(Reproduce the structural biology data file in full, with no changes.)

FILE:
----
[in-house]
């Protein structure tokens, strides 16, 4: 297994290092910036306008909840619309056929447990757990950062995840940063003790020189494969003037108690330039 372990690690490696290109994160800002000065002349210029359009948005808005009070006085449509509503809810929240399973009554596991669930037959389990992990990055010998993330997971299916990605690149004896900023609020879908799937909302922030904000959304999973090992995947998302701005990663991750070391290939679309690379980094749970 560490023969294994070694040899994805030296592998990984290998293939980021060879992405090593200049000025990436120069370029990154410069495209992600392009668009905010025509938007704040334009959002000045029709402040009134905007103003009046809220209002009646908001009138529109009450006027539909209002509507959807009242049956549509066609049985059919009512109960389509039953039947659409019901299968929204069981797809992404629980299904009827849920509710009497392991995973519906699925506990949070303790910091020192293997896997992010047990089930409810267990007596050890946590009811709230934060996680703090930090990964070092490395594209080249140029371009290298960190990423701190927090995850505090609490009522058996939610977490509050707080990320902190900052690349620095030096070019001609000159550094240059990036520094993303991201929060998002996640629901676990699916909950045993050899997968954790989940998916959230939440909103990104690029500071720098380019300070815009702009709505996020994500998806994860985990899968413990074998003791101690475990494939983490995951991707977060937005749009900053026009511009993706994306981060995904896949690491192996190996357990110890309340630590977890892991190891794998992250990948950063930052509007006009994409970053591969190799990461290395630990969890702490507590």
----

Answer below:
[in-house]
């Protein structure tokens, strides 16, 4: 297994290092910036306008909840619309056929447990757990950062995840940063003790020189494969003037108690330039 372990690690490696290109994160800002000065002349210029359009948005808005009070006085449509509503809810929240399973009554596991669930037959389990992990990055010998993330997971299916990605690149004896900023609020879908799937909302922030904000959304999973090992995947998302701005990663991750070391290939679309690379980094749970 560490023969294994070694040899994805030296592998990984290998293939980021060879992405090593200049000025990436120069370029990154410069495209992600392009668009905010025509938007704040334009959002000045029709402040009134905007103003009046809220209002009646908001009138529109009450006027539909209002509507959807009242049956549509066609049985059919009512109960389509039953039947659409019901299968929204069981797809992404629980299904009827849920509710009497392991995973519906699925506990949070303790910091020192293997896997992010047990089930409810267990007596050890946590009811709230934060996680703090930090990964070092490395594209080249140029371009290298960190990423701190927090995850505090609490009522058996939610977490509050707080990320902190900052690349620095030096070019001609000159550094240059990036520094993303991201929060998002996640629901676990699916909950045993050899997968954790989940998916959230939440909103990104690029500071720098380019300070815009702009709505996020994500998806994860985990899968413990074998003791101690475990494939983490995951991707977060937005749009900053026009511009993706994306981060995904896949690491192996190996357990110890309340630590977890892991190891794998992250990948950063930052509007006009994409970053591969190799990461290395630990969890702490507590």